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25 February 2001 - It's a Tough Life Down South

RRS James Clark Ross Diary

Noon Position : 67° 44' South, 69° 55' West.
Distance travelled since Grimsby: 22,457 nautical miles
Air temperature @ noon: 1.9 degrees Celsius
Sea temperature @ noon: 3.1 degrees Celsius

Swathy Bathy

Question 1 : Where is the roughest sea in the world (allegedly) ?
Answer : Drake Passage, between the tip of South America and Antarctica.

Question 2 : Where shall we do a Swath survey ?
Answer : See question 1.

You by this point may well be wondering what we are going on about. Well last summer during the vessel's refit period a state of the art Swath Bathymetry system was fitted to the vessel. This is detailed in the pages of that period, but in brief it is a suite of sensors in the hull of the ship and some fancy electronics that enhance our ability to understand the topography of the seabed and the structure of its sediments in far greater detail than ever before. See the JCR diaries for 30 May 2000, 4 June 2000, 11 June 2000, 18 June 2000 and 2 July 2000.

This cruise is in fact two cruises rolled into one as they are doing similar work, they are JR56 and JR59. Cruise JR56 was put off from earlier in the season until now and continues the survey in Drake Passage that the Spanish research vessel Hesperides started during the 1997-98 Antarctic season. To date we have managed to do two of the four days allowed for that survey. The plan is to complete the other two days on our way back to Stanley when maybe the weather will be a little kinder to us; we live in hope as ever. This is mapping an area of the sea floor near an area called the Shackleton Fracture Zone and is hoped to help establish the sequence of events that led to the opening of Drake Passage when Antarctica and South America moved apart. The survey went well considering the weather the ship had to put up with, and those onboard spent most of the time being buffeted around.

The vessel has now moved down the Antarctic Peninsula to the area between Alexander Island to the south and Adelaide Island to the north to look at the sediment and debris flows left behind by glacier movements over history. The ship should have been working in an area near the Larsen Ice Shelf and James Ross Island at the northern end of the Antarctic Peninsula. This was open water at this time last year, but is still ice locked this year. Just one of the problems of working in this area of the world and having to remain flexible to enable scientific objectives to be met.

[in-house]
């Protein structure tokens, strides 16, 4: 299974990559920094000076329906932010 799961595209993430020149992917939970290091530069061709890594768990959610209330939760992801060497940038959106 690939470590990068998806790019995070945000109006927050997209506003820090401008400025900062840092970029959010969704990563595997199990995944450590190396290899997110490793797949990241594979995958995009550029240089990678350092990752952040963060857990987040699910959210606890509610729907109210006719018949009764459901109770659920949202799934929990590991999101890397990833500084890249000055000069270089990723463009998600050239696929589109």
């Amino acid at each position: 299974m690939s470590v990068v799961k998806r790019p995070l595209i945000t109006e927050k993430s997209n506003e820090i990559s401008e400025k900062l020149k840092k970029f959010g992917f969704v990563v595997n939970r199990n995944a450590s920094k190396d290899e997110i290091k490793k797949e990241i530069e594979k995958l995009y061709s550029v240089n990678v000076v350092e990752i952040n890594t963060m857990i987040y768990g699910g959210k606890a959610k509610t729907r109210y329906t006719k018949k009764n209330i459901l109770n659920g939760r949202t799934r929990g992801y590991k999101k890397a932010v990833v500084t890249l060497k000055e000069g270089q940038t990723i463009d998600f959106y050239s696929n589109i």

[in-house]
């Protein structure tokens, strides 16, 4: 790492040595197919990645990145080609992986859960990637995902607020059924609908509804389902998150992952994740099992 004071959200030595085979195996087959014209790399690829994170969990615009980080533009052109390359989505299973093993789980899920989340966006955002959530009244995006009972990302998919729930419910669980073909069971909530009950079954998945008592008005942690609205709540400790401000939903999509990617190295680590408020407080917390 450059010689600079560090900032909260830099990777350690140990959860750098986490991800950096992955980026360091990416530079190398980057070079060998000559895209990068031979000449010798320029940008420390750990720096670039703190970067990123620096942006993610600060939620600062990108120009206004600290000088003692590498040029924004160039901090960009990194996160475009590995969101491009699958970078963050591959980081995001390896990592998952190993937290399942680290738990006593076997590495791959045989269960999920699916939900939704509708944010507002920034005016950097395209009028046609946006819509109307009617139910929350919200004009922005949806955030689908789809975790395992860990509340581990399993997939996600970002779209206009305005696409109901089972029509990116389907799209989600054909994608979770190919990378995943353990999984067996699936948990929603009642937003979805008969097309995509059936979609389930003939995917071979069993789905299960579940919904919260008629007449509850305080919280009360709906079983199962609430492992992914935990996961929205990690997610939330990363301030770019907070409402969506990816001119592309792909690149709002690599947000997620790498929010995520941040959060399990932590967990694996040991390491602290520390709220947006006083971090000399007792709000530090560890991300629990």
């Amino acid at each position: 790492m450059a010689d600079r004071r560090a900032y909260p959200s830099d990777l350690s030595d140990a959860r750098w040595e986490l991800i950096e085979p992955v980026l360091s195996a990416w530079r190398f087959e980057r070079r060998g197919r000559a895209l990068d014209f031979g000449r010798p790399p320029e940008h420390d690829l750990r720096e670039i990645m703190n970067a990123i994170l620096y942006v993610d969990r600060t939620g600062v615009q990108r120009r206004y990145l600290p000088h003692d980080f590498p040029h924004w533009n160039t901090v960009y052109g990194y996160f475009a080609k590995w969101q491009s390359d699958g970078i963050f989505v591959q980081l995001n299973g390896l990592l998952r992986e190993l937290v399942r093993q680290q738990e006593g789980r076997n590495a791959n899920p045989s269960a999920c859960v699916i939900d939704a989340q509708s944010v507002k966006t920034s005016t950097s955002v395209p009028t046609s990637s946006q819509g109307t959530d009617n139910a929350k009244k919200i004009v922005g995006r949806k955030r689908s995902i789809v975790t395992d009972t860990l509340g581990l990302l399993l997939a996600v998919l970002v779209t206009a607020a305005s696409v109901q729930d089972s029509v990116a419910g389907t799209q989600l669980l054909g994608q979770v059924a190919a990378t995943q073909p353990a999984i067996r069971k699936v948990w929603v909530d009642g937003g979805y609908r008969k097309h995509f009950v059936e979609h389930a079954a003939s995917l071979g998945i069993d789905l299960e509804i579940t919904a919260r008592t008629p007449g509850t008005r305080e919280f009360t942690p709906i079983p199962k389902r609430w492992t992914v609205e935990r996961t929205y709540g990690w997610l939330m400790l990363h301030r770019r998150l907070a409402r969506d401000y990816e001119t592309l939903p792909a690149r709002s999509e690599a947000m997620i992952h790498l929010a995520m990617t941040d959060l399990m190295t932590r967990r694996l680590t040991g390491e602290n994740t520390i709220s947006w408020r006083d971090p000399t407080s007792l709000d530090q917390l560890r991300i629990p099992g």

Map of work area. Click to enlarge.This is a map of the work area and also shows Rothera Station where we plan to call tomorrow to deliver and collect some cargo as well as drop off a Kongsberg Simrad Engineer, Kjetil Aaseklær, who has been setting some things up and helping with the cruise. We also hope he will be finally reunited with his luggage that entered the black hole that is Schipol airport in Amsterdam on his way down here.

We hope to bring you more details of the science and some of the wonderful seabed images that are being produced over the coming weeks if we can only wrestle them out of the computer in a form for the web.

STOP PRESS : Some images have appeared from that computer thing down aft and we are grateful to Peter Morris for the Cruise track (left) that we have completed so far and hopefully bring more meaning to the map above. Then on the right we have a contour map of the Drake Passage section which I'm sure any budding cartographers will enjoy seeing.

JR59 Cruise track to date. Click to enlarge. Contour map of the Drake Passage Section. Click to enlarge.

Life on Board

Galley staff. Click to enlarge. Ready to serve. Click to enlarge.

Here we have Frank (Second Cook) glazing the bread and butter pudding, while Tony Dixon, alias Geordie, (Messman) lends advice !

Ken (Chief Steward), Cliff (2nd Steward), Ken and Jimmy ready for the evening meal.

Wildlife Corner

We saw whales we did. And they were Fab. There woz lots of them and they waved to us.

Some Whales. Click on to enlarge A Whale fin. Click on to enlarge

Just for Chris aged 26 and a bit, Our computing type person...
(See Chris we weren't lying, you can see whales at sea)

Sundowners - The Hardcore

Come rain or shine, snow or freezing fog, there is only one place to be at 17:00. On the after deck enjoying a social beer, olives and fine crisps. OK then, maybe not the freezing fog ! We may be in the uncharted wilds of the deepest South, but we aim to keep civilised throughout !

Sundowners. Click to enlarge.A rare sunny day down aft. David (2/0), Pippa (Doctor), Scott (3/0).

If the picture looks similar to our regular readers, take a look at 14th Januarys Update and you realise Pippa has succeeded in her quest to continue sundowners after the crew change, and just proves that she'll be on hand to supervise anybody having a quiet drink when off duty.

Weekly diary entries